Some utilities struggle to meet complex regulatory requirements across a diverse power generation mix. Utilities can also now leverage a powerful new class of Internet-based environmental compliance solutions that comprehensively cover the management of waste and water quality, spills and emissions, permits, inspections and monitoring for EPCRA, ISO 14001, the Clean Air Act and other programs. Utilities may also lack integrated environmental data with organization’s day-to-day management systems. Using this web-based software, utility professionals can easily report on a corporate portal that is accessible to all who need it.

“It’s now possible for utilities to manage air, waste and water emissions data, as well as health and safety information, using a single software platform in order to optimize compliance performance across plants and business units,” said Robert Johnson, CEO and president of ESS, a leading provider of environmental, health and safety and crisis management software for governance, risk and compliance.

A Baltimore Gas and Electric rate case

Constellation Energy, the nation’s largest competitive supplier of electricity to large commercial and industrial customers, recently put this new generation of reporting technology to work on a crucial rate case challenge.

As energy executives know, a complex rate case submission often entails thousands of requests for information, each of which must be answered quickly, completely and accurately. When Constellations’ subsidiary Baltimore Gas and Electric (BGE) planned a rate case effort in 2005, the first in more than five years, managers saw the need for a new and more capable case management solution.

“It’s more than a question of revenues,” said Dennis Hartline, pricing and regulatory services, BGE-Constellation Energy. “If we don’t make our projected earnings per share, we disappoint stockholders, and the value of our stock goes down. That in turn raises the cost of borrowing. If we try to cut operating expenses to compensate, that can affect the reliability of our system.”

To meet those objectives, Constellation Energy deployed an automated rate case management system developed jointly by AUS Consultants and Flexnova. CaseWorks is built on and integrates seamlessly with the Microsoft-based information technology environment already in place at BGE-Constellation. CaseWorks automates and streamlines the procedural steps in rate cases and other utility regulatory procedures. The documents and data are easy to share and search in managed, virtual workspaces. The system also automatically coordinates regulatory activities with legislative bodies, legal counsel and other external groups, just the kind of advanced tools needed in today’s increasingly regulated and accountable energy industry.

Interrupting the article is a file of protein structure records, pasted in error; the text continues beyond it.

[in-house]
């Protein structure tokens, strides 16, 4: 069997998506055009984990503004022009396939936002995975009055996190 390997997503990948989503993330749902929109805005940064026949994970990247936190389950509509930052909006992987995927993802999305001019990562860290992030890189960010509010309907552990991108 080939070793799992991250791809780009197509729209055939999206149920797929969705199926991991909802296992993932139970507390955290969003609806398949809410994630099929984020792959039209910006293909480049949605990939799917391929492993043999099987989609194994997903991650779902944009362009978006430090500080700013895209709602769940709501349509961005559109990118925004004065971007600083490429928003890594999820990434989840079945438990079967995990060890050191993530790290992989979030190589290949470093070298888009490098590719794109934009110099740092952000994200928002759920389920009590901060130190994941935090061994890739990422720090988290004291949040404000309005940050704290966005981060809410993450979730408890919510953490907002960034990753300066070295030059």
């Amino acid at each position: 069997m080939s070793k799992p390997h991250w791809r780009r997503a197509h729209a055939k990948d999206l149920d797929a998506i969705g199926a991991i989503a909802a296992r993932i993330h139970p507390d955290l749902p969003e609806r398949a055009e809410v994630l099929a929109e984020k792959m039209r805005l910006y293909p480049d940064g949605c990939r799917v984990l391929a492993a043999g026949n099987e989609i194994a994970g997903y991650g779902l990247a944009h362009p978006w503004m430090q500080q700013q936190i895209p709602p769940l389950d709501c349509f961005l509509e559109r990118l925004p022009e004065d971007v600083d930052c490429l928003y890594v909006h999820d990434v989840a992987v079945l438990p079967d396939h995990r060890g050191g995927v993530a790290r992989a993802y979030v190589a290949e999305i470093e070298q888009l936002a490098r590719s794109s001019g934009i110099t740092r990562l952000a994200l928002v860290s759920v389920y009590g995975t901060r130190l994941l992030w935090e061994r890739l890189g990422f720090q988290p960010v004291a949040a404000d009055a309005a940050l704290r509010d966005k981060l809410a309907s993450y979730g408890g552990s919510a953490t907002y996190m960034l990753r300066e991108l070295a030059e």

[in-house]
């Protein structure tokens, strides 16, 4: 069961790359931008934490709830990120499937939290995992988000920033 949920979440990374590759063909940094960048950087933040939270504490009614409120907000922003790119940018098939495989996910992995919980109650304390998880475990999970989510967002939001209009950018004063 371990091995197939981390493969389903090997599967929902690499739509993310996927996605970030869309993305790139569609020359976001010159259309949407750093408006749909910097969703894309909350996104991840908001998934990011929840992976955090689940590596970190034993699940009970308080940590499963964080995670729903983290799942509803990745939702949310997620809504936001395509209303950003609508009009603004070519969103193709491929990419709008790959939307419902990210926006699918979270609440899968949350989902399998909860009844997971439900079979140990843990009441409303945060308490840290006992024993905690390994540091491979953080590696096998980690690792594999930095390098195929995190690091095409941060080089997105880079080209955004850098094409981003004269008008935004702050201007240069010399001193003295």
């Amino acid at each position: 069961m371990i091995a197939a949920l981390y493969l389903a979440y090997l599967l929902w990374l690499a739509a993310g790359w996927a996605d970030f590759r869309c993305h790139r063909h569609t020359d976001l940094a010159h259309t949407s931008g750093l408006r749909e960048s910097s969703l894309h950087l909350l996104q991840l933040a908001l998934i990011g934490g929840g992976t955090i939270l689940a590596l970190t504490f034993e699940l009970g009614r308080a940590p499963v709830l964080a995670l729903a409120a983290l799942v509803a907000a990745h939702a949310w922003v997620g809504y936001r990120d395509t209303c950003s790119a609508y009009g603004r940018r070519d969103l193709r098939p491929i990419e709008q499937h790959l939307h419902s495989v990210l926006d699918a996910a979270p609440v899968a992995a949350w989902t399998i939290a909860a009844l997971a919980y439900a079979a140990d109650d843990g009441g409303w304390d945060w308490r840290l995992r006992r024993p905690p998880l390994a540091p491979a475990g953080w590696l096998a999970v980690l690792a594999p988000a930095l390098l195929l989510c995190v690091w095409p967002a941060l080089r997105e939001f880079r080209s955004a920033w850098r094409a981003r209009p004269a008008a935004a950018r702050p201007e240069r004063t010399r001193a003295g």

BGE has certainly seen the benefits of a more responsive data management capability. The company quickly trained its key employees on the new system, then began using the solution for a gas rate case that was due in less than a month. In previous rate case submissions, the utility had filed just 50 percent of answers within the required 10-day response period. Using this next-generation system, Constellation filed 90 percent of its answers on time, and utility managers said those answers were more complete and accurate than in the past.

Constellation Energy now uses this technology to capture and preserve crucial rate case data, and using robust storage and search engine capabilities, can access that knowledge base for future rate case submissions. Company officials said the solution was easy to deploy and maintain. This approach improved the productivity of administrative employees, allowing them to generate faster and more precise answers, while reducing the time these key personnel spent on those efforts by 40 percent.

To meet the challenge of energy supply and demand, utilities need integrated business processes, innovation and solid business relationships. There are four core principles to more effectively manage risk:

  1. Simplify and automate technology adoption to help employees be more productive
  2. Embed risk management best practices in everyday activities and across structured and unstructured business information
  3. Enhance risk analytics and computing and unlock data for everyone
  4. Define long-term sustainable risk management and compliance blueprints

By using today’s automated compliance and case management tools, energy leaders can save time and money, reduce compliance risks ” and maybe sleep a little better at night.

Author

Larry Kuhl is global utilities business development and alliance manager at Microsoft. For more than 29 years he has been working with utilities to identify, develop and implement the best business solutions to solve the critical issues utilities face.